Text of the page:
But it’s not only equity and inclusion that’s presented challenges. The shift to remote work placed a disproportionate amount of strain on female employees – especially those with children. Lockdowns and school closures meant that homeschooling became the norm, with many working parents having to balance their own professional lives with caring for their young ones.

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“It is no secret that the COVID-19 pandemic has disproportionally created some challenges from a DEI front for women who often had to manage home schooling children and/or taking care of family members while continuing to perform at work,” added Carman. “BlueCat was no different which is why we created wellness days, made sure leaders connected with their employees to ask about their wellbeing offering flex hours where it was needed, and highlighted our senior leaders who vulnerably shared they were experiencing difficulties.”

What will DEI revolve around in 2023?

If we consider what drive meaningful change in DEI over the past 12 months, we’re reminded of societal changes and global movements. Events such as the murder of George Floyd, #MeToo, Greta Thunberg’s activism – change always begins outside of the workplace. It’s up to HR leaders to reflect those changes in their company culture and mission.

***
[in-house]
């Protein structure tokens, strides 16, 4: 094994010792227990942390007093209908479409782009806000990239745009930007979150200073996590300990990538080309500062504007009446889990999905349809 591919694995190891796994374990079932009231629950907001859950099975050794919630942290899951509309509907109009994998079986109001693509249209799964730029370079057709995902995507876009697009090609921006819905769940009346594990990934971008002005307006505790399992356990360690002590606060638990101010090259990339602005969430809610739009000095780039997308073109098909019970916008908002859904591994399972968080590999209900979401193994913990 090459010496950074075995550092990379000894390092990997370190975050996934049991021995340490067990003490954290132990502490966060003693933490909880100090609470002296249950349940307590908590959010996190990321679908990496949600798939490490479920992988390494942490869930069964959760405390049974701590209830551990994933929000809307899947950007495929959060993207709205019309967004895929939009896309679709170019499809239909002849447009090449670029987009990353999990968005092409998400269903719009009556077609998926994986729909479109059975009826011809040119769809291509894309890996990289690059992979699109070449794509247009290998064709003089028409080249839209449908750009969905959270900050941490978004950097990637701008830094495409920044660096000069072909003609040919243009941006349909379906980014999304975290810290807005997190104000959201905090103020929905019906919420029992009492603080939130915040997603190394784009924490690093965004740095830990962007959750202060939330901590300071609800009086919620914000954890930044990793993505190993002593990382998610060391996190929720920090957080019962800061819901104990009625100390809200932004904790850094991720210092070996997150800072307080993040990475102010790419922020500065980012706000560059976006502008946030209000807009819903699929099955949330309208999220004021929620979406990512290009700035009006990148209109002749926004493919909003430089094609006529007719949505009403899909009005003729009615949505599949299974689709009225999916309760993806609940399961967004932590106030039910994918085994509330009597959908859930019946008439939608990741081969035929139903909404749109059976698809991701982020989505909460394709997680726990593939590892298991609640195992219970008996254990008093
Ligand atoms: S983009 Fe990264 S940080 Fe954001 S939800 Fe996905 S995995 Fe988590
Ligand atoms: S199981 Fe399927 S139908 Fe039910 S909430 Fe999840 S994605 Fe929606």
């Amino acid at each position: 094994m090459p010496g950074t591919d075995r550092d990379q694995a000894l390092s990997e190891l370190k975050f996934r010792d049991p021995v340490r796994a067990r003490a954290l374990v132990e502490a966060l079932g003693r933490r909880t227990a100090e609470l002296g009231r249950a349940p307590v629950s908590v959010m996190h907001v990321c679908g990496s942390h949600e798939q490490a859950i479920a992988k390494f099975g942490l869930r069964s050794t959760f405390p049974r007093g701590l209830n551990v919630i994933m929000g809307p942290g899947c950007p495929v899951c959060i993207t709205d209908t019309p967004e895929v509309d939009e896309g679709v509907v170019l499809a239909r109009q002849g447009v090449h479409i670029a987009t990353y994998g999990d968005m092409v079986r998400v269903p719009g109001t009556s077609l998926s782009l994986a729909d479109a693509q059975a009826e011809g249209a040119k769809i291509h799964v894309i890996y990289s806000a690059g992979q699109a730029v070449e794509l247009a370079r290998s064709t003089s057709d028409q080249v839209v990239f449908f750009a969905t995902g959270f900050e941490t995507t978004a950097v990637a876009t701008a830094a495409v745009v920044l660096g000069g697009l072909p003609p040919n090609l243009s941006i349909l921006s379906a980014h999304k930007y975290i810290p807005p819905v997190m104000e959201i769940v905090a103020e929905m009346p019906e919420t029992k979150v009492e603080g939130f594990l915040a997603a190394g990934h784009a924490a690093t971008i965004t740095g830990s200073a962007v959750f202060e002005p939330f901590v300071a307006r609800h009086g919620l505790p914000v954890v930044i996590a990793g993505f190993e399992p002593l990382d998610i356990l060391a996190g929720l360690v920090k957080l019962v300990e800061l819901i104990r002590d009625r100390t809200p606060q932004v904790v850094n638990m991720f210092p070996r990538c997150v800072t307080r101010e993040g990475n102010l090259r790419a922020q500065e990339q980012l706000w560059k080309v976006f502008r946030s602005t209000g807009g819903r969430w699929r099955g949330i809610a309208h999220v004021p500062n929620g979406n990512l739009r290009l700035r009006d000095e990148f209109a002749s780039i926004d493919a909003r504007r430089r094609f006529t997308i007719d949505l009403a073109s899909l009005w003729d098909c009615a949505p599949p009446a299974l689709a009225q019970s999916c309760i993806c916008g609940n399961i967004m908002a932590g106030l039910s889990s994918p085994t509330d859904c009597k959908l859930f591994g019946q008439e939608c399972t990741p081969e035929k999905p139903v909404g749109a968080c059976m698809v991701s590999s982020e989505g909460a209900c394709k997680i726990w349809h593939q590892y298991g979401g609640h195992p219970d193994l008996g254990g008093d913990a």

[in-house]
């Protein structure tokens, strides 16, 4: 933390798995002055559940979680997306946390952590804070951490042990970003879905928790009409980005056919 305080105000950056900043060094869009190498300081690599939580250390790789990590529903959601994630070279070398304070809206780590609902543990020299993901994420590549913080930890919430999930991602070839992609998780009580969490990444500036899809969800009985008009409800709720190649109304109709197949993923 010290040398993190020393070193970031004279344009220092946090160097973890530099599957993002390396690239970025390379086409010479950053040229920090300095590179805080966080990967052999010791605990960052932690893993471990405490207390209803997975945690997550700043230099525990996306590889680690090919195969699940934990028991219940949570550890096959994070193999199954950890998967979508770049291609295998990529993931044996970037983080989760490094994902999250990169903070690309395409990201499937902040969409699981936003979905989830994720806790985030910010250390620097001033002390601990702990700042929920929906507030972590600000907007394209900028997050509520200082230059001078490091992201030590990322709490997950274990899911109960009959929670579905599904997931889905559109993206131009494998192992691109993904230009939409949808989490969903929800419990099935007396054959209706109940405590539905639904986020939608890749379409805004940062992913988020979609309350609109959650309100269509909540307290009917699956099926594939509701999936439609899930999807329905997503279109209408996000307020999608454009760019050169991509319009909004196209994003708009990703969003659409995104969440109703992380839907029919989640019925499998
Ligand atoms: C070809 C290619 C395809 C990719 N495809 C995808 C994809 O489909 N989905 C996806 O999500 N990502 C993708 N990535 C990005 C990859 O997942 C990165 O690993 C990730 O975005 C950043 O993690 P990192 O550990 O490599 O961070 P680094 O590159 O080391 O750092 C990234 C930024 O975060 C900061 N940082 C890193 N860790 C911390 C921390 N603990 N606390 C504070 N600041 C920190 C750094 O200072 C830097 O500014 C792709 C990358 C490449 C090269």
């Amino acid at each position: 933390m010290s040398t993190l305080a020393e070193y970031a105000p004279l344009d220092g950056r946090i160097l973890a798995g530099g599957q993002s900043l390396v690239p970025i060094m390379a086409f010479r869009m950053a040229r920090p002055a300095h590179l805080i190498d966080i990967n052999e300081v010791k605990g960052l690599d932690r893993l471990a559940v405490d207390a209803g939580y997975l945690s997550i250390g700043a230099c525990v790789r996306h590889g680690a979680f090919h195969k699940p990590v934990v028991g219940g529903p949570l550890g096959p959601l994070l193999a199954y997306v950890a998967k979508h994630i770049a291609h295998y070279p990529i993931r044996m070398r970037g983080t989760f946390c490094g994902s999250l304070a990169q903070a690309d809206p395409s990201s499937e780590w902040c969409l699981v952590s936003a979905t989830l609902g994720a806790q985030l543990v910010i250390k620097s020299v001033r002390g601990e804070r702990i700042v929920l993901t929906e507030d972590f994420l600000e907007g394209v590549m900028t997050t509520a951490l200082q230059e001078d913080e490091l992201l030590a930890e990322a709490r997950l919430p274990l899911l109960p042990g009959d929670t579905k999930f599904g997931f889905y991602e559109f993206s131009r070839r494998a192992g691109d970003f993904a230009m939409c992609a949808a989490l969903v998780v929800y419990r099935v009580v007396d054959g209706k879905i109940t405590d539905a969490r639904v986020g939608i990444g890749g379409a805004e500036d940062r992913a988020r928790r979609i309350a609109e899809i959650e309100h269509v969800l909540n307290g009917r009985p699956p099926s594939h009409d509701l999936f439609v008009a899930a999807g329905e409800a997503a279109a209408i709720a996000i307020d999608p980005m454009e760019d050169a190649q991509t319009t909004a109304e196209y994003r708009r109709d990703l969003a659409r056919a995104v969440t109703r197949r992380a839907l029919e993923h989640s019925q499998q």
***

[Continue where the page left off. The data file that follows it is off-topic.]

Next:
“Far too often, diversity is treated as one item on a list of countless boxes to check when assessing company culture and public image,” Rolddy Leyva, chief diversity officer at technology giant Splunk told HRD. “In addition to leadership commitment and accountability, DEI success ultimately depends on innovative thinking, bold ideas, a commitment to embrace each and every employee voice as well as bringing everyone along the journey,” he told HRD. “The most impactful DEI leaders pull rich perspectives from every corner and it’s critical you have the ability to assess, listen and amplify voices within an organization. DEI cannot be exclusive to any one team or person – everyone has a role to play, an experience to share and an ear to give.”

For employers looking to make meaningful and lasting change to their DEI offerings in the months to come, remember – this is not a solo sport. You have to draw upon the skills and ideas of your people, listening to what they want and believe, to make the changes that will best suit your company. Most importantly, don’t rely on ‘one-size-fits-all’ programs that bear no relevance. All the best ideas on how to commit to DEI in 2023 will already be swimming around in your employees’ minds.

“We understand DEI is a journey not a destination,” added Carman. “We’re committed to supporting on-going personal and professional development to provide a safe, diverse, and inclusive environment. And, as Deni Letts, co-chair of the DEI council, says: “DEI is not a spectator sport and requires everyone to actively participate.”